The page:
New council districts plan also divides Mexican War Streets into two
The latest proposal released Wednesday for redrawing City Council district boundaries would split the Mexican War Streets neighborhood between two districts, despite opposition from residents.
Yet the plan appears to bow to opposition from Regent Square residents by keeping that area in Pittsburgh's 5th District.
The proposal to split the Mexican War Streets drew immediate criticism from a civic group.
“It gives the appearance of breaking the neighborhood apart along racial lines and along family income as well,” said Paul Johnson, president of the Mexican War Streets Society.
Matt Merriman-Preston, who chairs a nine-member redistricting committee, said splitting the Mexican War Streets is necessary to maintain a minority edge in Councilman R. Daniel Lavelle's District 6. The district encompasses some of the richest and poorest real estate in the city, with the Strip District, Downtown, Uptown, the Hill District and portions of the North Side and Oakland.
Residents of Regent Square in the city's East End and Mexican War Streets in the North Side opposed initial plans to move sections of their neighborhoods into other districts.
The first proposal moved part of Regent Square from Councilman Corey O'Connor's District 5 into Councilman Ricky Burgess' District 9. The revised plan submitted would keep the neighborhood in O'Connor's district.
The Mexican War Streets, however, would split between districts represented by Lavelle and Council President Darlene Harris.
Johnson said his group and the Central Northside Neighborhood Council continue to oppose the plan that would split the neighborhood at Samsonia Street.
“It's hard to respond because on the one hand the neighborhood has to be adjusted so (Lavelle) can maintain minority status,” Johnson said.
People living north of Samsonia would be counted in Lavelle's district, and those south of it would be in Harris' district.
The state constitution requires Pittsburgh to redraw political boundaries every 10 years to reflect population changes and ensure equal representation among nine council districts. Districts must be of about equal size, contiguous and as compact as possible.
The federal Voting Rights Act of 1965 requires that districts traditionally populated by minorities be redrawn so that the minority group represents a majority of district voters. Pittsburgh has two districts predominantly populated by blacks: Burgess' district and Lavelle's district.
City Council, which must approve the changes, can tweak the plan. Members must approve it by year's end.
Bob Bauder is a staff writerfor Trib Total Media. He can be reached at412-765-2312 or email@example.com.
Show commenting policy
TribLive commenting policy
You are solely responsible for your comments and by using TribLive.com you agree to our Terms of Service.
We moderate comments. Our goal is to provide substantive commentary for a general readership. By screening submissions, we provide a space where readers can share intelligent and informed commentary that enhances the quality of our news and information.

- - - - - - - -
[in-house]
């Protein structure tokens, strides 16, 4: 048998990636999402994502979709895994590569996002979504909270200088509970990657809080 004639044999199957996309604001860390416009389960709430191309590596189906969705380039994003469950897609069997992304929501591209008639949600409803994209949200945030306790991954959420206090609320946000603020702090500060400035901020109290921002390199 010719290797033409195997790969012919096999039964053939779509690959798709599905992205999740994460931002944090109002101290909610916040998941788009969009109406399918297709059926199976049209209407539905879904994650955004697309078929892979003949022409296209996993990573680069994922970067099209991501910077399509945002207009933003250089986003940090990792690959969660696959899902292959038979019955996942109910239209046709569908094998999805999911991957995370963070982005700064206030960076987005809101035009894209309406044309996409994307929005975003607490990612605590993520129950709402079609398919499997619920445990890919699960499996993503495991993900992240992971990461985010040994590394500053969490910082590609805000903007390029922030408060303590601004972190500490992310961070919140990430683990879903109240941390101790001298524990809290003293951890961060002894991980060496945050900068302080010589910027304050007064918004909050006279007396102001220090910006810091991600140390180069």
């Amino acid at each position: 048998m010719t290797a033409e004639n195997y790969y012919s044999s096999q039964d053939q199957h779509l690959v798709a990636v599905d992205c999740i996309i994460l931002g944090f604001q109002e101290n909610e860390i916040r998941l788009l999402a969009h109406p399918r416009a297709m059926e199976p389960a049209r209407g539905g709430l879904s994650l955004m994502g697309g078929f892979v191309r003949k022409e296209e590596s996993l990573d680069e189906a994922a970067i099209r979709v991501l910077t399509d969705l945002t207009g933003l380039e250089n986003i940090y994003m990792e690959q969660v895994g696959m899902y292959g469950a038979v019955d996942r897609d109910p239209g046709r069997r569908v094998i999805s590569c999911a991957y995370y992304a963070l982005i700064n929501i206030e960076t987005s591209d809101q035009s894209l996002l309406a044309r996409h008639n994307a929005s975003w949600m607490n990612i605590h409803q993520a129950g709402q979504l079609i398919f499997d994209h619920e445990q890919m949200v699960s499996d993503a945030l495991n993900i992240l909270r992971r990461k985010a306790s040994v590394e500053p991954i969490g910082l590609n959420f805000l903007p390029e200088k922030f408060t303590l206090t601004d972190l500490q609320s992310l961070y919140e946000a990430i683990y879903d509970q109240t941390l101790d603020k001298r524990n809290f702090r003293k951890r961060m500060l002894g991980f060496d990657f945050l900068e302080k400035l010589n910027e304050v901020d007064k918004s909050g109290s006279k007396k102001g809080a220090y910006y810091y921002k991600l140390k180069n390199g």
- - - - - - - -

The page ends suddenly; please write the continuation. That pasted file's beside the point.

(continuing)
While most comments will be posted if they are on-topic and not abusive, moderating decisions are subjective. We will make them as carefully and consistently as we can. Because of the volume of reader comments, we cannot review individual moderation decisions with readers.
We value thoughtful comments representing a range of views that make their point quickly and politely. We make an effort to protect discussions from repeated comments either by the same reader or different readers.
We follow the same standards for taste as the daily newspaper. A few things we won't tolerate: personal attacks, obscenity, vulgarity, profanity (including expletives and letters followed by dashes), commercial promotion, impersonations, incoherence, proselytizing and SHOUTING. Don't include URLs to Web sites.
We do not edit comments. They are either approved or deleted. We reserve the right to edit a comment that is quoted or excerpted in an article. In this case, we may fix spelling and punctuation.
We welcome strong opinions and criticism of our work, but we don't want comments to become bogged down with discussions of our policies and we will moderate accordingly.
We appreciate it when readers and people quoted in articles or blog posts point out errors of fact or emphasis and will investigate all assertions. But these suggestions should be sent via e-mail. To avoid distracting other readers, we won't publish comments that suggest a correction. Instead, corrections will be made in a blog post or in an article.
- Steelers’ fourth-round pick Grant relies on smarts to get job done
- Ligonier Township police officer killed in wrong-way crash; K-9 injured
- Man charged in Rite Aid robbery in Brighton Heights
- Pirates’ offense still stuck in rut during loss to Reds
- Law enforcement officer dies of suspected ‘cardiac event’ during Fayette County drug operation
- Huckabee announces run for president
- Stocks drop as Greece falters, crude oil rises
- Capt. Wild Bill, Luke Wholey team up for seafood fundraiser in Pittsburgh
- Hillary: Give illegals path
- Archives detail Pittsburghers who sailed on the Lusitania
- Kittanning softball team defeats Ford City in teams’ final meeting